In 2015, two milestones were achieved that set the world on track towards a future where economic growth would no longer be limited to growth statistics, but would also include the impact of economic activities on the environment and the society.
The two are the 2030 Agenda for Sustainable Development and the Paris Agreement on Climate Change.
Kenya was an important and reliable partner in both political processes.
The Kenyan ambassador to the United Nations, Mr Macharia Kamau, was instrumental in the successful negotiation of the 2030 agenda.
Kenya is committed to building an economy where social inclusion, environmental protection and poverty eradication are given equal priority to growth numbers.
This makes it an ideal partner for Germany, which believes that building a sustainable world where environmental protection is held in high esteem is a task that no country can achieve on its own.
We need to share solutions and lessons learned and inspire one another.
That is why we maintain close ties in development cooperation, climate change, environmental protection and biodiversity conservation.
It is against this backdrop that the Embassy of the Federal Republic of Germany in Nairobi launched the ‘German Embassy Green Economy Cycle (GEGEC)’ last year.
The initiative, which consists of a series of conferences and workshops, aims to stimulate dialogue between German and Kenyan experts to promote environmentally friendly and sustainable business practices in Kenya. This week, in cooperation with the Delegation of German Industry and Commerce in Kenya (AHK), we organised the umbrella conference under the GEGEC.
The conference, dubbed, ‘Kenya’s Pathway to a Green Economy’, was officially opened by Environment and Natural Resources Cabinet Secretary Judi Wakhungu.
The timing could not have been any better as it coincides with a campaign spearheaded by the United Nations Environment Assembly to beat pollution in Kenya and in the world. We believe that Kenyan businesses have a critical role to play in not only reducing pollution, but preventing it.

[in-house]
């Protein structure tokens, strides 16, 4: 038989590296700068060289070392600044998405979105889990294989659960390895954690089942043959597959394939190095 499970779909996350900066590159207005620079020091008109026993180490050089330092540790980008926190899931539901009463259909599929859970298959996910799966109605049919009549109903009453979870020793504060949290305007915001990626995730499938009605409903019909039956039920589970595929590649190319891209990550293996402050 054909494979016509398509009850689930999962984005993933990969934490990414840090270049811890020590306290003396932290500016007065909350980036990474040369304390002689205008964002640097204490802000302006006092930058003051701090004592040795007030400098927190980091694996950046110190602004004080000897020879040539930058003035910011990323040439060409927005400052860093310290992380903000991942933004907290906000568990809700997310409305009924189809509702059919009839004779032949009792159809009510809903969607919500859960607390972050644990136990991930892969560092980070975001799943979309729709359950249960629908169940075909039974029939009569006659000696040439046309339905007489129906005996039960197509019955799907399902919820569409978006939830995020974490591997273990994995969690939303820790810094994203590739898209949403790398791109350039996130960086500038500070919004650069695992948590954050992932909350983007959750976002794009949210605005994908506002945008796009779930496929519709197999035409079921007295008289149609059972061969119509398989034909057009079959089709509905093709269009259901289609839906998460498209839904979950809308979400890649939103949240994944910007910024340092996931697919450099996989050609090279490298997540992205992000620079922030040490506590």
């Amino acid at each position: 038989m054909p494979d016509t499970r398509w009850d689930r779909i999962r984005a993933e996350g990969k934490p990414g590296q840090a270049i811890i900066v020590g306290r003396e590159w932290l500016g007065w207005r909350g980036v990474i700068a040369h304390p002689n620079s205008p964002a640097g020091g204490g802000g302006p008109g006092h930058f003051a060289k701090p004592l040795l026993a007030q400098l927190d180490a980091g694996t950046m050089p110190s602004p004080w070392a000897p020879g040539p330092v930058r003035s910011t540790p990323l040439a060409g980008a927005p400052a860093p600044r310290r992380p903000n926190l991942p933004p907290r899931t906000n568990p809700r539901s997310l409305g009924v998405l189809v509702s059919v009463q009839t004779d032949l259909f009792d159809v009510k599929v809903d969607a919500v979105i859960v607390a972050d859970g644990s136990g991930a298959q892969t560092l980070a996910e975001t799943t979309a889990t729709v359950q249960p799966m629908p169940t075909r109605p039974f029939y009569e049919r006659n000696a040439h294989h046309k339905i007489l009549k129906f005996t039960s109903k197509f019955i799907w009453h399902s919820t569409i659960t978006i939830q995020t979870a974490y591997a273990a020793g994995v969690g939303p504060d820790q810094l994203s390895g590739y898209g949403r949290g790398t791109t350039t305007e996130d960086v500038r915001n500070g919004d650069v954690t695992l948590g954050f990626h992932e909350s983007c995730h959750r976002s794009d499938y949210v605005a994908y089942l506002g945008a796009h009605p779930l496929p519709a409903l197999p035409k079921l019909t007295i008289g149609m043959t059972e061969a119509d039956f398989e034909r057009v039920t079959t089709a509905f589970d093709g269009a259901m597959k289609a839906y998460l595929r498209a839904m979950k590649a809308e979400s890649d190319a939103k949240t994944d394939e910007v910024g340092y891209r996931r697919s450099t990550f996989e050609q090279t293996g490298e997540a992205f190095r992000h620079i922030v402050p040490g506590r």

This can be done by integrating environmental protection into everyday business practices.
Germany attaches paramount importance to the combination of theoretical and practical knowledge of science and business.
This is because neither scientists nor businesses have a monopoly of ideas. Each has a vital contribution to make.
Sharing experiences is essential in finding solutions that work for all.
The GEGEC brings together experts from industry, government, civil society and other decision and policy makers, including members of the Kenya Private Sector Alliance (Kepsa).
The involvement of the private sector is meant to promote the view that green economic practices are not only favourable for the environment, but also contribute to reducing costs for businesses.
Businesses that institute better waste management policies avoid litigation and risks, leading to higher profitability and stability.
Businesses that value environmental protection are also more likely to attract global investment as modern investors’ decisions are increasingly influenced by environmental, social and governance factors.
Kenya has made several policy changes to promote environmentally friendly practices.
Earlier in the year, it banned plastic bags. It also launched the Green Economic Strategy 2017, a blueprint outlining steps to cut carbon emissions and drive sustainable socio-economic transformation.
These measures point to commitment to involve all stakeholders, including the private sector, in environmental protection.
We have every confidence that Kenya will continue to be a reliable partner to Germany in tackling economic and ecological issues.
Ms Frasch is the German Ambassador to Kenya. [email protected]